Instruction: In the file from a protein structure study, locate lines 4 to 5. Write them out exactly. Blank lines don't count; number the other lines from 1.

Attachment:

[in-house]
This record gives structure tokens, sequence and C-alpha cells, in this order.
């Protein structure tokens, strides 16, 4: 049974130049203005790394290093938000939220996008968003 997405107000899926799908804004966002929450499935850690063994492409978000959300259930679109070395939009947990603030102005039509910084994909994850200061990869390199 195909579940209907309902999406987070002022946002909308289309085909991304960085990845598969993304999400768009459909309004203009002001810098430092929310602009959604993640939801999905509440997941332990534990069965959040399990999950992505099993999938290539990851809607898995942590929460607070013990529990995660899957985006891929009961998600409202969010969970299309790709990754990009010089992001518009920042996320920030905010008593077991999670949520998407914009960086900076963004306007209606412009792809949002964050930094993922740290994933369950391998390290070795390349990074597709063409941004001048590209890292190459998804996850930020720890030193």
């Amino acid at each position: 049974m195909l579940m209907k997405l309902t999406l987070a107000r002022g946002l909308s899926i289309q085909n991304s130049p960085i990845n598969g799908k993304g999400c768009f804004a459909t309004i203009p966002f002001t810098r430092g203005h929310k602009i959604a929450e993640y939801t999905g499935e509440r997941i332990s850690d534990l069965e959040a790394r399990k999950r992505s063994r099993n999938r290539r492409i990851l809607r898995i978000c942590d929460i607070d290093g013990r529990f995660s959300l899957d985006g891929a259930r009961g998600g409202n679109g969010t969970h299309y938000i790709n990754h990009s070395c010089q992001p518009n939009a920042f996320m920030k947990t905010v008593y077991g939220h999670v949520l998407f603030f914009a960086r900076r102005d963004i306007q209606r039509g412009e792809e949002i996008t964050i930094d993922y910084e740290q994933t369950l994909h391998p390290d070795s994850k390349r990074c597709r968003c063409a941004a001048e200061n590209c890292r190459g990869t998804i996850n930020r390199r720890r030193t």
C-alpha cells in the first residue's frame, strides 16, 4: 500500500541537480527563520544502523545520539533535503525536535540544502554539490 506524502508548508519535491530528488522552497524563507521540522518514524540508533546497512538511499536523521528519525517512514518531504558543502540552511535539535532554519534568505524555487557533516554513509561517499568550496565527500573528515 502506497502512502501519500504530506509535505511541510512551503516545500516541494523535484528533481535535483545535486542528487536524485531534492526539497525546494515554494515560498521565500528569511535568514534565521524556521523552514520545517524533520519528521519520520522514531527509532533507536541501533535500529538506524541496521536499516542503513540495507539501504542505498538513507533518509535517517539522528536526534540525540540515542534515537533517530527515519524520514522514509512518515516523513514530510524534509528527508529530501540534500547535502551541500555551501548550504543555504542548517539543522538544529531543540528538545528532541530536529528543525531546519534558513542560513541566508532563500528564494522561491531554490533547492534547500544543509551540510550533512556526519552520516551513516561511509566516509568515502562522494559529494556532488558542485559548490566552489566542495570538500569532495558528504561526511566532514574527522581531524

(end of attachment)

């Amino acid at each position: 049974m195909l579940m209907k997405l309902t999406l987070a107000r002022g946002l909308s899926i289309q085909n991304s130049p960085i990845n598969g799908k993304g999400c768009f804004a459909t309004i203009p966002f002001t810098r430092g203005h929310k602009i959604a929450e993640y939801t999905g499935e509440r997941i332990s850690d534990l069965e959040a790394r399990k999950r992505s063994r099993n999938r290539r492409i990851l809607r898995i978000c942590d929460i607070d290093g013990r529990f995660s959300l899957d985006g891929a259930r009961g998600g409202n679109g969010t969970h299309y938000i790709n990754h990009s070395c010089q992001p518009n939009a920042f996320m920030k947990t905010v008593y077991g939220h999670v949520l998407f603030f914009a960086r900076r102005d963004i306007q209606r039509g412009e792809e949002i996008t964050i930094d993922y910084e740290q994933t369950l994909h391998p390290d070795s994850k390349r990074c597709r968003c063409a941004a001048e200061n590209c890292r190459g990869t998804i996850n930020r390199r720890r030193t």
C-alpha cells in the first residue's frame, strides 16, 4: 500500500541537480527563520544502523545520539533535503525536535540544502554539490 506524502508548508519535491530528488522552497524563507521540522518514524540508533546497512538511499536523521528519525517512514518531504558543502540552511535539535532554519534568505524555487557533516554513509561517499568550496565527500573528515 502506497502512502501519500504530506509535505511541510512551503516545500516541494523535484528533481535535483545535486542528487536524485531534492526539497525546494515554494515560498521565500528569511535568514534565521524556521523552514520545517524533520519528521519520520522514531527509532533507536541501533535500529538506524541496521536499516542503513540495507539501504542505498538513507533518509535517517539522528536526534540525540540515542534515537533517530527515519524520514522514509512518515516523513514530510524534509528527508529530501540534500547535502551541500555551501548550504543555504542548517539543522538544529531543540528538545528532541530536529528543525531546519534558513542560513541566508532563500528564494522561491531554490533547492534547500544543509551540510550533512556526519552520516551513516561511509566516509568515502562522494559529494556532488558542485559548490566552489566542495570538500569532495558528504561526511566532514574527522581531524